Ongoing uncertainty around Brexit perceived as a negative factor

Ongoing uncertainty around Brexit perceived as a negative factor

London lawyers have urged the government to take urgent action to protect the Capital’s litigation crown.

Amid growing concern about London’s status as a pre-eminent litigation forum, more than a quarter of litigators taking part in the Litigation Trends survey, published this week, believe the Capital’s disputes market will decline in the next year. More than half (53%) predict a significant flight of work from the UK to other jurisdictions post Brexit. 80% want the government to take urgent, or very urgent, preventive action.

The survey, by the London Solicitors Litigation Association (LSLA) and NLJ, reveals a range of views about the cause of the fall in confidence. Some think Brexit will decrease UK litigation, others that it will both increase and decrease it but in different ways.

The impact of the state of the economy, and other factors, also divides opinion. Some respondents cite this as a reason for their lack of optimism in the future of the London disputes market, as the challenging market conditions bring a ‘pressure to decrease legal spend’. Others believe the state of the economy ‘will give rise to more disputes’ over the next year.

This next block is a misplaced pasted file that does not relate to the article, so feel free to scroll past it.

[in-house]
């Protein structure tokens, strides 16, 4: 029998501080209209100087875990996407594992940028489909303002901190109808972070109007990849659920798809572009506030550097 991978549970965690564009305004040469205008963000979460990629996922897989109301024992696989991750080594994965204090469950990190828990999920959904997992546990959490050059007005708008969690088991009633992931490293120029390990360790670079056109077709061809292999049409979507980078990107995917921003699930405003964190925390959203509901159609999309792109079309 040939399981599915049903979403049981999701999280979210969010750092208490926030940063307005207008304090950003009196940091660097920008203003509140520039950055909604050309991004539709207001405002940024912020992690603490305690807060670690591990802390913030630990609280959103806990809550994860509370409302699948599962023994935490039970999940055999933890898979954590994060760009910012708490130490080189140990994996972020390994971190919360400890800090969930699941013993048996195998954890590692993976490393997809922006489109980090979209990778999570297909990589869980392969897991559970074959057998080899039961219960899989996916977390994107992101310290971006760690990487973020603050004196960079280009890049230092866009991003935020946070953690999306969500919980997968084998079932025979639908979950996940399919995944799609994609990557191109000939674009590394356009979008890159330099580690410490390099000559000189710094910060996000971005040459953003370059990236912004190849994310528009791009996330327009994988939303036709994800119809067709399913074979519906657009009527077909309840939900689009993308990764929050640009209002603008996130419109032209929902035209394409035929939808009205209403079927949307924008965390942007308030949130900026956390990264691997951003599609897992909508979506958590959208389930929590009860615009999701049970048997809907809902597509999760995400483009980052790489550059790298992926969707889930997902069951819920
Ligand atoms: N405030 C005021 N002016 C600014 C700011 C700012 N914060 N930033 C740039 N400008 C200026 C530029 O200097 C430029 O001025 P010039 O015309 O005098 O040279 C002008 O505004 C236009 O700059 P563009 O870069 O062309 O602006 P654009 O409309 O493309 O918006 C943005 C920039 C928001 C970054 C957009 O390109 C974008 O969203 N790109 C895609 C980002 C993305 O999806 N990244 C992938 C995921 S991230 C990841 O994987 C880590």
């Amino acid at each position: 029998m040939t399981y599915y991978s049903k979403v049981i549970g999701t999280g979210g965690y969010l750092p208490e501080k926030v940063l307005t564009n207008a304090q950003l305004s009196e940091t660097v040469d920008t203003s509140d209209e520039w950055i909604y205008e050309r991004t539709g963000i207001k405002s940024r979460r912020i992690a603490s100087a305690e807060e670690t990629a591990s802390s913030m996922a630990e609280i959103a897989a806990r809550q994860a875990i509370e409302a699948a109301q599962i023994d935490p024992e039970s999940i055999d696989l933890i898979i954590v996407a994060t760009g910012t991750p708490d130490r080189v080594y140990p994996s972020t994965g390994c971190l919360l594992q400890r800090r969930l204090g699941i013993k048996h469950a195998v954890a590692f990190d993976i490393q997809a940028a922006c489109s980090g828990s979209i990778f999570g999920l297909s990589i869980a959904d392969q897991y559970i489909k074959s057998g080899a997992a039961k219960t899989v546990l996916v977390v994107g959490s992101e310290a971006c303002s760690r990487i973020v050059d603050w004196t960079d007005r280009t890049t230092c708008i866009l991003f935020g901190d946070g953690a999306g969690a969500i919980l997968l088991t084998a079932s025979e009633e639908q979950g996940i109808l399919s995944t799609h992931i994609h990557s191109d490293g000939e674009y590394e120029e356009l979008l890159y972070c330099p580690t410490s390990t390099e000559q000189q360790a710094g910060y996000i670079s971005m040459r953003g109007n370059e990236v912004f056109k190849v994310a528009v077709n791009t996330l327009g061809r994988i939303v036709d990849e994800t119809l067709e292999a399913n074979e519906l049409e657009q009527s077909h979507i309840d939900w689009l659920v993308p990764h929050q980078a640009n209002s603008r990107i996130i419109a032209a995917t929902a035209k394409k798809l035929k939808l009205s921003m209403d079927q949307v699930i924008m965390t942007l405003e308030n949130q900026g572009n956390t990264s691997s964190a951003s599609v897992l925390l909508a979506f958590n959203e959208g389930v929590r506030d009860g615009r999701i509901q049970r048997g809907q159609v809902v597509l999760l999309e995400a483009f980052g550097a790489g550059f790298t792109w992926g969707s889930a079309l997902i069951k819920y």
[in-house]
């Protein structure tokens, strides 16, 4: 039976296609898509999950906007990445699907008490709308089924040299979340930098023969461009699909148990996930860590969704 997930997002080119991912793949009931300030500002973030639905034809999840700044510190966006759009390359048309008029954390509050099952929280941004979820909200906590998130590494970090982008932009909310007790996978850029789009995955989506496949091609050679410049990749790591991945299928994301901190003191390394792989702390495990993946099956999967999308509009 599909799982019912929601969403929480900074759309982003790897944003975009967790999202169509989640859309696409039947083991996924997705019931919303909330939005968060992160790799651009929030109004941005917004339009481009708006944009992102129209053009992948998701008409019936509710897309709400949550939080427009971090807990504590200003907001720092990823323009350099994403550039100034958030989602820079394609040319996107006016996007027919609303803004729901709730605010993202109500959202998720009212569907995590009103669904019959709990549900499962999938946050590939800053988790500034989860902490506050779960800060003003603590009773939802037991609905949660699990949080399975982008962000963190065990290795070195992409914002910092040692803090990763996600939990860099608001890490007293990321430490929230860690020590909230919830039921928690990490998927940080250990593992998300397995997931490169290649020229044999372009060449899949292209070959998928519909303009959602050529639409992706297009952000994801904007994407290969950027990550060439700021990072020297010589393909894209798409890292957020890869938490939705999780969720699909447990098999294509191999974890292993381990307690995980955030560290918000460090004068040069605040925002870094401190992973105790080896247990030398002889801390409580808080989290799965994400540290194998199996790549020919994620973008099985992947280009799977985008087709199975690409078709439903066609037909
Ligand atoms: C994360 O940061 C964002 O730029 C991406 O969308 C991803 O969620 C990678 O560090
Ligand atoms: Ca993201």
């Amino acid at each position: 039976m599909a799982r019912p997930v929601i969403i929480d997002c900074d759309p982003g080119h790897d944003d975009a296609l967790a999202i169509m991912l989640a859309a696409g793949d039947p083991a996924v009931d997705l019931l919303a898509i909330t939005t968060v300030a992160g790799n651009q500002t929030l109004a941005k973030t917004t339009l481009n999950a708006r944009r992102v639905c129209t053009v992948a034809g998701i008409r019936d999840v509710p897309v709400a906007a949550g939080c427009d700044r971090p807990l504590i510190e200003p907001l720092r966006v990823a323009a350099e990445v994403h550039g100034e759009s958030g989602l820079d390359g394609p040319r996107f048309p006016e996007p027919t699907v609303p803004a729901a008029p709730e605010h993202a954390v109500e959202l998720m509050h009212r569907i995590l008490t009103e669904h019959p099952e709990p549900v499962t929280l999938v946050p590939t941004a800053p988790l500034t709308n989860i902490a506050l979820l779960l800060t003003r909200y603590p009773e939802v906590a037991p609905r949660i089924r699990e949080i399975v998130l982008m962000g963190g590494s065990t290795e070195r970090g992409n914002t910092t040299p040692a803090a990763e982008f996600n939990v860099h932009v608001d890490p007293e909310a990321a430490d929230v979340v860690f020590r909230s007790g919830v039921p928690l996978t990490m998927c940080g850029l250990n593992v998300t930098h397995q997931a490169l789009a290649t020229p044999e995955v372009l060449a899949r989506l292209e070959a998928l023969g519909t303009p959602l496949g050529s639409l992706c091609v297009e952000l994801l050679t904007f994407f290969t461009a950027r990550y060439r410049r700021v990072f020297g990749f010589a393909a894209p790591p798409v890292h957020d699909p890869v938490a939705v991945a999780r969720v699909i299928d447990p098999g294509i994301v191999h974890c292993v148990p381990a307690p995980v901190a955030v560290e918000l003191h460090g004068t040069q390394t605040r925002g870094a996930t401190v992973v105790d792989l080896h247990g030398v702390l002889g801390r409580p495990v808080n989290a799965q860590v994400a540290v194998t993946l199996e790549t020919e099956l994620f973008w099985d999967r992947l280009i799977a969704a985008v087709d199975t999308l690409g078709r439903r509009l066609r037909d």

Julian Acratopulo, LSLA President and Clifford Chance partner, said: ‘The ongoing uncertainty around Brexit is clearly perceived as a negative factor and whilst that uncertainty remains, London litigators will continue to look anxiously at the implications for the market over the next few years. Clearly resolving the position in relation to the future recognition of the jurisdiction of London’s courts and its decisions so as to maintain something resembling the status quo, would go a long way in addressing market jitters.’

The survey also asked litigators about witness statements—about 60% believe procedural change is required, while one quarter of respondents believe applying the current procedure more rigorously in practice would resolve the problem. Suggested adjustments include limiting the length of witness statements to no more than two pages, relying more on evidence in chief, and eradicating or reducing duplication of evidence across pleadings, disclosure and witness statements.

Download the attached pdf to read the survey findings in full.


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